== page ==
#include <vector> in Java

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#include <vector>
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There are two very different forms of using a vector, what we call the array idiom and the STL idiom In the array idiom, we mimic the use of the built-in array: we define a vector of a given size
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vector< int > ivec( 10 );
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This is analogous to defining a built-in array of ten elements, as follows:
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int ia[ 10 ];
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The subscript operator can be used to access the elements of a vector in the same way that we would access the elements of a built-in array For example:
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void simple_example()
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{ const int elem_size = 10; vector< int > ivec( elem_size ); int ia[ elem_size ]; for ( int ix = 0; ix < elem_size; ++ix ) ia[ ix ] = ivec[ ix ]; // }
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We can query a vector as to its size() or test whether it is empty() For example:
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void print_vector( vector<int> ivec ) { if ( ivecempty() ) return; for ( int ix = 0; ix < ivecsize(); ++ix ) cout ivec[ ix ] ' '; }
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The elements of a vector are initialized to the associated default value of the element type The default value of the arithmetic and pointer types is 0 For a class type, the default value is obtained by calling the default constructor (see Section 23 for an introduction of the default constructor) Alternatively, we can provide an explicit initial value for each element For example:
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vector< int > ivec( 10, -1 );
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defines ivec to contain ten elements of type int each initialized to -1 With a built-in array, we can explicitly initialize the elements of the array to a set of constant values For example:
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int ia[ 6 ] = { -2, -1, 0, 1, 2, 1024 };
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We cannot explicitly initialize a vector object in the same way However, we can initialize it to all or a portion of an existing array by specifying the address of the beginning and one past the last element of the array we wish to have the vector initialized with For example:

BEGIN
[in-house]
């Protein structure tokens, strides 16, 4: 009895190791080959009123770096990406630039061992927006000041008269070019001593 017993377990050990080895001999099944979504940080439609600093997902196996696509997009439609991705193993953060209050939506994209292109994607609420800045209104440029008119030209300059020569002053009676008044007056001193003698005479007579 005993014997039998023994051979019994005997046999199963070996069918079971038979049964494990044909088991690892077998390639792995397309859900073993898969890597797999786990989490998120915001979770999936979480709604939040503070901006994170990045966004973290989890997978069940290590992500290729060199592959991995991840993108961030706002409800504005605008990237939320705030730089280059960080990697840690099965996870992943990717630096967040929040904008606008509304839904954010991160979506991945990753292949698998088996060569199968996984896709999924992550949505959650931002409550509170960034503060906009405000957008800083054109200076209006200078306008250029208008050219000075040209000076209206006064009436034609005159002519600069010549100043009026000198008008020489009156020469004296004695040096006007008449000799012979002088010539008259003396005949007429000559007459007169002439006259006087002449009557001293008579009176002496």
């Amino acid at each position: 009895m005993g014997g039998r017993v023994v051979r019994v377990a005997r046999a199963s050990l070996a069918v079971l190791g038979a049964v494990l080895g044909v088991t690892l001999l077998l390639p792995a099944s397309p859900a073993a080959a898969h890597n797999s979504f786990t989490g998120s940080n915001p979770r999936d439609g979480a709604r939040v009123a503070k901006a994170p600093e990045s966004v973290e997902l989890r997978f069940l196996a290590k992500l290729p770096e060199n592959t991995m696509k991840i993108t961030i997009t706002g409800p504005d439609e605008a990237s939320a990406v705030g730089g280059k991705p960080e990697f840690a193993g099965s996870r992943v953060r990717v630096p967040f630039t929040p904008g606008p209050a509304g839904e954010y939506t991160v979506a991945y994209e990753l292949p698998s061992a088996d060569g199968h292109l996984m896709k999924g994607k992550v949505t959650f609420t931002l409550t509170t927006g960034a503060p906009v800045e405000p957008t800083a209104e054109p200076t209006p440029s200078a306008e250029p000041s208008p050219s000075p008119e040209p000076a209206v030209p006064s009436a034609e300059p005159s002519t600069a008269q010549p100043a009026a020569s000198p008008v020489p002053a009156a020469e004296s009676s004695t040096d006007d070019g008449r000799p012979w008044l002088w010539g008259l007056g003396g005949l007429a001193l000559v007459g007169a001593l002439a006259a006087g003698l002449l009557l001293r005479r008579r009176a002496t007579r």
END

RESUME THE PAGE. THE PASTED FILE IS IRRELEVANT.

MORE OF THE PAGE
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// copies the 6 elements of ia into ivec vector< int > ivec( ia, ia+6 );
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The two pointers passed to ivec mark the range of values with which to initialize the object The second pointer always points one past the last element to be copied The range of elements marked can also represent a subset of the array For example:
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// copies 3 elements: ia[2], ia[3], ia[4] vector< int > ivec( &ia[ 2 ], &ia[ 5 ] );
Unlike a built-in array, a vector can be initialized with or assigned to another vector For example:
vector< string > svec; void init_and_assign() { // initializing one vector with another vector< string > user_names( svec ); // // copying one vector into another svec = user_names; }
In the STL idiom, a vector is used very differently Rather than define it with a given size, we define an empty vector:
[2] STL stands for Standard Template Library Prior to inclusion within Standard C++, the vector class, together with the generic algorithms, was part of stand-alone library known as the STL ([see MUSSER96])
vector< string > text;
Rather than index and assign to an element, we instead insert an element into the vector The push_back() operation, for example, inserts an element at the back of a vector The following while loop reads a sequence of strings from standard input, inserting them one at a time into the vector:
string word; while ( cin word ) { textpush_back( word ); // }
Although we can iterate across the elements using the subscript operator,
cout "words read are: \n"; for ( int ix = 0; ix < textsize(); ++ix ) cout text[ ix ] ' '; cout endl;
more typically we use the iterator pair returned by the begin() and end() set of vector operations:
cout "words read are: \n";
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